Our wedding was genuinely the best I’ve ever been to (and I’m not just saying that because it was mine). The honeymoon was equally blissful. But when we got back and things still didn’t feel right, I realised that this was more than post-wedding blues. I’d thought that getting married meant everything would change, but nothing had. All the problems we had before were still there, but with the added pressure of ‘forever’ weighing on us. Staring down the barrel of ‘the rest of our lives’, it dawned on us that we had completely different pictures of what that actually looked like. He dreamed of moving back to the tiny village he grew up in to be near his parents, I had always wanted to move to a big city abroad. He wanted to focus on his career, I wanted to enjoy life and scale back work.

We tried counselling, but the writing was on the wall – only six months after our wedding day we were living separately. It was heartbreaking to meet up with people I hadn’t seen since my wedding day, and have them ask me how married life was, only to tell them that I was getting divorced. Every time I used a saucepan from my wedding gift list, I cringed. The Le Creuset had outlasted our union. But when I started talking about my situation more openly, I discovered that, actually, it’s not that uncommon.

‘There’s a distinct phenomenon behind this,’ says Lucia O’Sullivan, a psychology professor who specialises in intimate relationships. ‘Research indicates that when people who have been co-habiting for a long time finally get married, it’s often because it’s seen as a solution to whatever’s not working in the relationship.’ On top of that, O’Sullivan says there is statistically less stability in the first years of any marriage: almost half of all divorces in the UK happen in the first 10 years post wedding.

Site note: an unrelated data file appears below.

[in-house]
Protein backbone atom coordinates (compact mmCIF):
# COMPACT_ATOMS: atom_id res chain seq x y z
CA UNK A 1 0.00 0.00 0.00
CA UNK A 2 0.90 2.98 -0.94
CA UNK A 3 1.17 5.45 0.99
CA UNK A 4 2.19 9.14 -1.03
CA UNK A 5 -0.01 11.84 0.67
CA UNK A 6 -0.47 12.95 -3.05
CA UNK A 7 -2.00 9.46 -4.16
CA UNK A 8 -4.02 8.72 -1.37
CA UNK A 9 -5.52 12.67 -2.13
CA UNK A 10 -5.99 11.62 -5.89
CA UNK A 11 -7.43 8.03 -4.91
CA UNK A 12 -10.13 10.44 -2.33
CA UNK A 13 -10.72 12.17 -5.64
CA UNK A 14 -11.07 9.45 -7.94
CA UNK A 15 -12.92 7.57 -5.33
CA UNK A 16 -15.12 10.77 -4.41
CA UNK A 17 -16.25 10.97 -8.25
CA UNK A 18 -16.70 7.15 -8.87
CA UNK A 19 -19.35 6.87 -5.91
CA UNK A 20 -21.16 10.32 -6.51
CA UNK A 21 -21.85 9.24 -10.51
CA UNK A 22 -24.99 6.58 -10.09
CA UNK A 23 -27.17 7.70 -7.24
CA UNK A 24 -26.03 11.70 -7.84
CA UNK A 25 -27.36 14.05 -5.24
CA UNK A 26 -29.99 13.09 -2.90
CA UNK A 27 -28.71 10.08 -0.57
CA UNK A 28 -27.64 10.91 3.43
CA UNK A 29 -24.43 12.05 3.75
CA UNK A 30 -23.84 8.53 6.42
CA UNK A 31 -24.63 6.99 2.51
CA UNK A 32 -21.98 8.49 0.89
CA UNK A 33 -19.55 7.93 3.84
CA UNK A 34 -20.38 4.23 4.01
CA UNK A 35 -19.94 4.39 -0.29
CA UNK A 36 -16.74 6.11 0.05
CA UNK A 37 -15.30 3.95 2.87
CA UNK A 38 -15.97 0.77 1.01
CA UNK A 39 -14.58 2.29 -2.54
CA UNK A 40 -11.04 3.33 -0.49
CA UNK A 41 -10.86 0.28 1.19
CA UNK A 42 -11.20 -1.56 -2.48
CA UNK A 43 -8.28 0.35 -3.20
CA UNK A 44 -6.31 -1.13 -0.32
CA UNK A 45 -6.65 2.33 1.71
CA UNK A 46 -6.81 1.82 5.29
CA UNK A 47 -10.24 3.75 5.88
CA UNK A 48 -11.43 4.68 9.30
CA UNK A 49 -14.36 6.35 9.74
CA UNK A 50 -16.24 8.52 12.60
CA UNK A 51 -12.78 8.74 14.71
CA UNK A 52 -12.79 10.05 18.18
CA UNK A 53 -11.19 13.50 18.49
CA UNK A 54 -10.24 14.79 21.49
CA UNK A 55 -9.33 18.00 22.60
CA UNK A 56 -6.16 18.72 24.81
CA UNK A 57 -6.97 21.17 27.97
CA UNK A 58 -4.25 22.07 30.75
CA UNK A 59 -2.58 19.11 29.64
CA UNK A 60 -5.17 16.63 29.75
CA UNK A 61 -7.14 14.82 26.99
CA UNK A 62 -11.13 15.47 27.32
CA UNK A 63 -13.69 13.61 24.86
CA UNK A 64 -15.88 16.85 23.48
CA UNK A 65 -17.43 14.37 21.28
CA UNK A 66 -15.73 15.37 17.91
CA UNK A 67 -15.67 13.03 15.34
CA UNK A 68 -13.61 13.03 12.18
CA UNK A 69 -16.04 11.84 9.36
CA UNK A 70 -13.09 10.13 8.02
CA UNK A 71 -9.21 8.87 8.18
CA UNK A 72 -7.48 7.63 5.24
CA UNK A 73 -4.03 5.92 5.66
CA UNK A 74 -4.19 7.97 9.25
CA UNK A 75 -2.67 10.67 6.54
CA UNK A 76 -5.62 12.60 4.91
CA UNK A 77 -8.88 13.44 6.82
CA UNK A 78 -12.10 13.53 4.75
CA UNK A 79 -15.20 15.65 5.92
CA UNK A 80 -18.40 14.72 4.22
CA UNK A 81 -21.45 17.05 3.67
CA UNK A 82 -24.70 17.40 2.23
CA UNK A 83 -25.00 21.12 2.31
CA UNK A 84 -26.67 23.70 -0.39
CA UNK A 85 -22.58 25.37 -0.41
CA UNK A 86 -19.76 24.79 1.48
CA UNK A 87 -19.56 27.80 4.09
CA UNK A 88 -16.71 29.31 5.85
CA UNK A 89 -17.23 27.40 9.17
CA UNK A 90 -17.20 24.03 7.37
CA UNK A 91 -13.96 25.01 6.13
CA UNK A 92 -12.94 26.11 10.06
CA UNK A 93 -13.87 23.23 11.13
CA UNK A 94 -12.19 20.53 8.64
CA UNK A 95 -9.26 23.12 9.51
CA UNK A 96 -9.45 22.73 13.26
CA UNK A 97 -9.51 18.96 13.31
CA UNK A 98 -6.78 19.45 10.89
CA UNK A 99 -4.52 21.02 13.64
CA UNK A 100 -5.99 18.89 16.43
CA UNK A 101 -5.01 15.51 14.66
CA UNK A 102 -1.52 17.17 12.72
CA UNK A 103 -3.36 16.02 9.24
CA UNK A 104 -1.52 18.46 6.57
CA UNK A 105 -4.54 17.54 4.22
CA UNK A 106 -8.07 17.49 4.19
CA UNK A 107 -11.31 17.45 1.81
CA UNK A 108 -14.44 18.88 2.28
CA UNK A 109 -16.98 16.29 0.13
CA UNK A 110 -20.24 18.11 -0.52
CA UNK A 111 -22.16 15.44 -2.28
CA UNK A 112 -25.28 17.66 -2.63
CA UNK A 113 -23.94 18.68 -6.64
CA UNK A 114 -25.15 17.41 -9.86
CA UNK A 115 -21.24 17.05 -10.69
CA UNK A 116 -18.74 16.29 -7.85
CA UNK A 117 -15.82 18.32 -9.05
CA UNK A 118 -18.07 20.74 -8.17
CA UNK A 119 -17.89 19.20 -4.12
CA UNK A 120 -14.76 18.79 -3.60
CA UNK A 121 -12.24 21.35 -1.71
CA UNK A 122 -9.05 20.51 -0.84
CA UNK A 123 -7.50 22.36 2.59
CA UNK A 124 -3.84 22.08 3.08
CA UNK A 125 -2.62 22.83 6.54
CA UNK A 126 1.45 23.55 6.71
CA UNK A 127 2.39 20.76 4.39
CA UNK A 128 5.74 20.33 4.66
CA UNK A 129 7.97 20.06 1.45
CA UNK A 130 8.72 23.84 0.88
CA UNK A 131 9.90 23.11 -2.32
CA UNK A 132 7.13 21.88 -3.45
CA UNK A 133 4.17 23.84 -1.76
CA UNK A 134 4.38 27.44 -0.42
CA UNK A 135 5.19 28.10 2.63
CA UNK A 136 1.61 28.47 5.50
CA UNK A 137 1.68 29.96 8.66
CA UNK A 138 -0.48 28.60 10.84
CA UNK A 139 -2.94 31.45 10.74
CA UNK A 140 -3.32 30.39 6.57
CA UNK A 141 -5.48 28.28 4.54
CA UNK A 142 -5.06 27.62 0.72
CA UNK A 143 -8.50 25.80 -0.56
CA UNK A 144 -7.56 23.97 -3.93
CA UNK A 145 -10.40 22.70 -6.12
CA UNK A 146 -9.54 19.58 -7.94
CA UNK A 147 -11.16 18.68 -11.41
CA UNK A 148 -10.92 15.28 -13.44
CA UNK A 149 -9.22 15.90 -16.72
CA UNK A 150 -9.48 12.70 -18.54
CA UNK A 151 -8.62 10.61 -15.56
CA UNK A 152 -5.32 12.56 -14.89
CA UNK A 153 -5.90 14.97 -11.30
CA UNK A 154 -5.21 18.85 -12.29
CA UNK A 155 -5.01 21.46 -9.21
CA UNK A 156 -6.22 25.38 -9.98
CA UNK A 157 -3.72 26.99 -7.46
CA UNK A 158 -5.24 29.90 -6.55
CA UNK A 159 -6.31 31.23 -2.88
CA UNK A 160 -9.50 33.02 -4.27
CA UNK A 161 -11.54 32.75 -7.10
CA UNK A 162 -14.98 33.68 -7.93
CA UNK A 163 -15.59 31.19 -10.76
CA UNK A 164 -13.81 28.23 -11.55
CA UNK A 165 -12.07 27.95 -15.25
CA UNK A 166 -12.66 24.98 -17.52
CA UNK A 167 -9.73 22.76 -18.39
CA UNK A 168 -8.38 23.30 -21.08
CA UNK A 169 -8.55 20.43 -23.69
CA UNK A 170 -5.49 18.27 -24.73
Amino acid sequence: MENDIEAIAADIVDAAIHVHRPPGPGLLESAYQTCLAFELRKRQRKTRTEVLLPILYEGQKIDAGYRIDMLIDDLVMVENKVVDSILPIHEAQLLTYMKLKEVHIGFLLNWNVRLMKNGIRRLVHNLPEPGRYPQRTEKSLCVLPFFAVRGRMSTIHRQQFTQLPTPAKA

Maybe the longer you wait to get married, the more relationship baggage you bring into that marriage. In our case, we weren’t two people in the first flush of love when we reached the altar, we were more like housemates who occasionally had sex. I spent what would’ve been our first anniversary alone attending another friend’s wedding in Spain. Single for the first time in my adult life, I felt in shock at how much my life had changed in a year, but I reminded myself that the alternative – being in a marriage that wasn’t right – was far worse.

Although we started on good terms, things deteriorated as we fought over everything from the sofa to the cats. Now we only communicate via our lawyers, and I’m hoping the process will be finalised in the next few months.

So although I used to be cynical about A-listers’ short-lived marriages – Kim Kardashian has the record with 72 days, but Brad and Ange (together over a decade and with four kids) only managed two years of wedded bliss – I won’t be so judgemental again. An embarrassingly short marriage has been a painful but valuable lesson. I’ve met someone new but, to be honest, I’m scared of getting married again. Somehow I feel like making things official cursed my last relationship. And if I thought planning a wedding was stressful, try getting divorced.